|Required||Diane Richardson,Victoria Robinson||2020||Introducing Gender and Women's Studies||Fifth||Red Globe Press|
Academic integrity is the ethical standard of university participation. It ensures that students graduate as a result of proving they are competent in their discipline. This is integral in maintaining the value of academic qualifications. Each industry has expectations and standards of the skills and knowledge within that discipline and these are reflected in assessment.
Academic integrity means that you do not engage in any activity that is considered to be academic fraud; including plagiarism, collusion or outsourcing any part of any assessment item to any other person. You are expected to be honest and ethical by completing all work yourself and indicating in your work which ideas and information were developed by you and which were taken from others. You cannot provide your assessment work to others. You are also expected to provide evidence of wide and critical reading, usually by using appropriate academic references.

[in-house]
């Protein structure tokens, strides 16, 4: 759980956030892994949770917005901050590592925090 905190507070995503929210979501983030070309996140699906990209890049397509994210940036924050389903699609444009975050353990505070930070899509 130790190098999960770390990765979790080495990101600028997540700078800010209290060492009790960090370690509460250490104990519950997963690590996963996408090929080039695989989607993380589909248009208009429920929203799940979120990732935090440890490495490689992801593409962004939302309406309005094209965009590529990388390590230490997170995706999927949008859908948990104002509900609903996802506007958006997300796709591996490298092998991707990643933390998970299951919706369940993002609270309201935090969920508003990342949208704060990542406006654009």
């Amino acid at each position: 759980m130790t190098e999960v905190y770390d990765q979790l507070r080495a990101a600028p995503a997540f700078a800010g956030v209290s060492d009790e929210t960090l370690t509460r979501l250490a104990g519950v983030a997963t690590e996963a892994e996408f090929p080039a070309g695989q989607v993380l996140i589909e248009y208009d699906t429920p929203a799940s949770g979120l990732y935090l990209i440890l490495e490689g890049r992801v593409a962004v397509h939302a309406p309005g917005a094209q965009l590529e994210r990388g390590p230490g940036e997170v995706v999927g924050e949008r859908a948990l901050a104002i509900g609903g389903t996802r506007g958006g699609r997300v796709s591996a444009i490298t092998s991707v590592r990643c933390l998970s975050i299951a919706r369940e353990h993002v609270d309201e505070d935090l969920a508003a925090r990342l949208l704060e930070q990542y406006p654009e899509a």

In order to minimise incidents of academic fraud, this course may require that some of its assessment tasks, when submitted to Canvas, are electronically checked through Turnitin. This software allows for text comparisons to be made between your submitted assessment item and all other work to which Turnitin has access.
Your eligibility for supplementary assessment in a course is dependent of the following conditions applying: The final mark is in the percentage range 47% to 49.4% The course is graded using the Standard Grading scale You have not failed an assessment task in the course due to academic misconduct
Late submission of assessment tasks may be penalised at the following maximum rate: - 5% (of the assessment task's identified value) per day for the first two days from the date identified as the due date for the assessment task. - 10% (of the assessment task's identified value) for the third day - 20% (of the assessment task's identified value) for the fourth day and subsequent days up to and including seven days from the date identified as the due date for the assessment task. - A result of zero is awarded for an assessment task submitted after seven days from the date identified as the due date for the assessment task. Weekdays and weekends are included in the calculation of days late. To request an extension you must contact your course coordinator to negotiate an outcome.